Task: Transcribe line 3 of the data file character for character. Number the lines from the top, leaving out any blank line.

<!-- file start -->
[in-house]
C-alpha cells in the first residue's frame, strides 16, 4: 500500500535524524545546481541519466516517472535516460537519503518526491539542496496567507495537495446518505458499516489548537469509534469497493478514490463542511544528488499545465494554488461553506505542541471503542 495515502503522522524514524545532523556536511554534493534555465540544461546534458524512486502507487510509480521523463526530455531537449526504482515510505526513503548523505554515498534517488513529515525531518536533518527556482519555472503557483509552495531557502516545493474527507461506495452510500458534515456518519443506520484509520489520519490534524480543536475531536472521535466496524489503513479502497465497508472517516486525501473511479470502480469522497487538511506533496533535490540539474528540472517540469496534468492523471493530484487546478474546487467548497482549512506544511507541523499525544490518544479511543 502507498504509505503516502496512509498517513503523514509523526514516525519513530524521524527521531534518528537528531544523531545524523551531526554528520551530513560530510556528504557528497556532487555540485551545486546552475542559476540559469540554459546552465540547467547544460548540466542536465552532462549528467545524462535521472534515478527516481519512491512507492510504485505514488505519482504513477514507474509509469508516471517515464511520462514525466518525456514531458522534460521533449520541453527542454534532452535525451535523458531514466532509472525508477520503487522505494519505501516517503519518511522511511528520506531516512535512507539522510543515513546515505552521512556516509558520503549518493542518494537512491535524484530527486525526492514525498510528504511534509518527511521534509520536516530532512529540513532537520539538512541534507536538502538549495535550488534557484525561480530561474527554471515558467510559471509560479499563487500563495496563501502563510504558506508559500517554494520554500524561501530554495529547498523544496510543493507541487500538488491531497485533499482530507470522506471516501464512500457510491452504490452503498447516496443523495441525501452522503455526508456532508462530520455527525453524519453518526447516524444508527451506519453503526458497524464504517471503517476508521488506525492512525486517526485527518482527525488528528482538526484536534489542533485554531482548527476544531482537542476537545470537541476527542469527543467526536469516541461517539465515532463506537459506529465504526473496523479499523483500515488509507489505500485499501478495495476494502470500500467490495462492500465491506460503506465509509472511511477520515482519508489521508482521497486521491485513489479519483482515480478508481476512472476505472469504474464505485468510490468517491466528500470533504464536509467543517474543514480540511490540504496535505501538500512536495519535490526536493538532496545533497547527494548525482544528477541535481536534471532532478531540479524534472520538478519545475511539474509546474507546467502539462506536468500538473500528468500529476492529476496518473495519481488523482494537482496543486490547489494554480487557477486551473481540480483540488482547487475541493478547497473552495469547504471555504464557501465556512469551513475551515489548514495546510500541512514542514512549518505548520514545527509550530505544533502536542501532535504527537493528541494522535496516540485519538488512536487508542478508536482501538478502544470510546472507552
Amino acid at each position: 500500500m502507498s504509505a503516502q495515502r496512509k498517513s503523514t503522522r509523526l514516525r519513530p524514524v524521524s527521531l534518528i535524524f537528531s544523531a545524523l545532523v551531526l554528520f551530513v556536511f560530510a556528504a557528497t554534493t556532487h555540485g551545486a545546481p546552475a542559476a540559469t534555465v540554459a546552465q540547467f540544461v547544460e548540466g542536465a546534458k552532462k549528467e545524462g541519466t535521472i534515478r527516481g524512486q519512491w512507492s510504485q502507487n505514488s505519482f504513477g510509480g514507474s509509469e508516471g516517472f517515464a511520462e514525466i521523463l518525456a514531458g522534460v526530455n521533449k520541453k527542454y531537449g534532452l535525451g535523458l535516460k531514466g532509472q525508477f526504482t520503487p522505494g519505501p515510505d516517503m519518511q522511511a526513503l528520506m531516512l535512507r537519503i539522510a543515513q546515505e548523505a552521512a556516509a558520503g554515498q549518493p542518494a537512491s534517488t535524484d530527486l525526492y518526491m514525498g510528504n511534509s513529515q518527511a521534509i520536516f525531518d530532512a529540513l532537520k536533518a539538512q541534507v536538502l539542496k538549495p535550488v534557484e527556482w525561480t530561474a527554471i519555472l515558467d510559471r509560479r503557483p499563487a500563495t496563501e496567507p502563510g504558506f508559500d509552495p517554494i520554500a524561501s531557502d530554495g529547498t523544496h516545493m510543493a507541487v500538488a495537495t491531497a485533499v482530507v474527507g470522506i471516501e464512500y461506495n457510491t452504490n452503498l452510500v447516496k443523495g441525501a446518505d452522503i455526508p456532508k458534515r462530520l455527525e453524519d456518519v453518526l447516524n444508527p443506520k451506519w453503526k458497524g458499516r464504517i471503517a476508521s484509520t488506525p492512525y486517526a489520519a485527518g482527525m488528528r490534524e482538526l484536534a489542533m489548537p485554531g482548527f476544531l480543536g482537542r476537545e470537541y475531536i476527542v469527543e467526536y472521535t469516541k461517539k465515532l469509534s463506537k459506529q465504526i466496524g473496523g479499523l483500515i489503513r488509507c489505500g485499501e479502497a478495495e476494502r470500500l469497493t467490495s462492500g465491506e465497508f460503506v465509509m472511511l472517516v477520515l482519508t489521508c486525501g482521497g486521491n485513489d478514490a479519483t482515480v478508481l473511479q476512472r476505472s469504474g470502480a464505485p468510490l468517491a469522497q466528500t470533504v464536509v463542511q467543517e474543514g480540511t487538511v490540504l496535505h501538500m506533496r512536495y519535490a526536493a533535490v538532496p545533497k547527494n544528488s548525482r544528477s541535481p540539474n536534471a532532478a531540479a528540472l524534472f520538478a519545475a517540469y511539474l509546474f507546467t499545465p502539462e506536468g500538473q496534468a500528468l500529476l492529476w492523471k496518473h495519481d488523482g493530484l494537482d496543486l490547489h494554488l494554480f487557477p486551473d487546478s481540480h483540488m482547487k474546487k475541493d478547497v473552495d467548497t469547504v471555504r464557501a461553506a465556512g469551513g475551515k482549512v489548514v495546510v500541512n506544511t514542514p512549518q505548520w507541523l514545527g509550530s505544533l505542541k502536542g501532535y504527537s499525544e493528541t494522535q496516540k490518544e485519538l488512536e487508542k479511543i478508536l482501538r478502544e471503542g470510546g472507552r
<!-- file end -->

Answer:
Amino acid at each position: 500500500m502507498s504509505a503516502q495515502r496512509k498517513s503523514t503522522r509523526l514516525r519513530p524514524v524521524s527521531l534518528i535524524f537528531s544523531a545524523l545532523v551531526l554528520f551530513v556536511f560530510a556528504a557528497t554534493t556532487h555540485g551545486a545546481p546552475a542559476a540559469t534555465v540554459a546552465q540547467f540544461v547544460e548540466g542536465a546534458k552532462k549528467e545524462g541519466t535521472i534515478r527516481g524512486q519512491w512507492s510504485q502507487n505514488s505519482f504513477g510509480g514507474s509509469e508516471g516517472f517515464a511520462e514525466i521523463l518525456a514531458g522534460v526530455n521533449k520541453k527542454y531537449g534532452l535525451g535523458l535516460k531514466g532509472q525508477f526504482t520503487p522505494g519505501p515510505d516517503m519518511q522511511a526513503l528520506m531516512l535512507r537519503i539522510a543515513q546515505e548523505a552521512a556516509a558520503g554515498q549518493p542518494a537512491s534517488t535524484d530527486l525526492y518526491m514525498g510528504n511534509s513529515q518527511a521534509i520536516f525531518d530532512a529540513l532537520k536533518a539538512q541534507v536538502l539542496k538549495p535550488v534557484e527556482w525561480t530561474a527554471i519555472l515558467d510559471r509560479r503557483p499563487a500563495t496563501e496567507p502563510g504558506f508559500d509552495p517554494i520554500a524561501s531557502d530554495g529547498t523544496h516545493m510543493a507541487v500538488a495537495t491531497a485533499v482530507v474527507g470522506i471516501e464512500y461506495n457510491t452504490n452503498l452510500v447516496k443523495g441525501a446518505d452522503i455526508p456532508k458534515r462530520l455527525e453524519d456518519v453518526l447516524n444508527p443506520k451506519w453503526k458497524g458499516r464504517i471503517a476508521s484509520t488506525p492512525y486517526a489520519a485527518g482527525m488528528r490534524e482538526l484536534a489542533m489548537p485554531g482548527f476544531l480543536g482537542r476537545e470537541y475531536i476527542v469527543e467526536y472521535t469516541k461517539k465515532l469509534s463506537k459506529q465504526i466496524g473496523g479499523l483500515i489503513r488509507c489505500g485499501e479502497a478495495e476494502r470500500l469497493t467490495s462492500g465491506e465497508f460503506v465509509m472511511l472517516v477520515l482519508t489521508c486525501g482521497g486521491n485513489d478514490a479519483t482515480v478508481l473511479q476512472r476505472s469504474g470502480a464505485p468510490l468517491a469522497q466528500t470533504v464536509v463542511q467543517e474543514g480540511t487538511v490540504l496535505h501538500m506533496r512536495y519535490a526536493a533535490v538532496p545533497k547527494n544528488s548525482r544528477s541535481p540539474n536534471a532532478a531540479a528540472l524534472f520538478a519545475a517540469y511539474l509546474f507546467t499545465p502539462e506536468g500538473q496534468a500528468l500529476l492529476w492523471k496518473h495519481d488523482g493530484l494537482d496543486l490547489h494554488l494554480f487557477p486551473d487546478s481540480h483540488m482547487k474546487k475541493d478547497v473552495d467548497t469547504v471555504r464557501a461553506a465556512g469551513g475551515k482549512v489548514v495546510v500541512n506544511t514542514p512549518q505548520w507541523l514545527g509550530s505544533l505542541k502536542g501532535y504527537s499525544e493528541t494522535q496516540k490518544e485519538l488512536e487508542k479511543i478508536l482501538r478502544e471503542g470510546g472507552r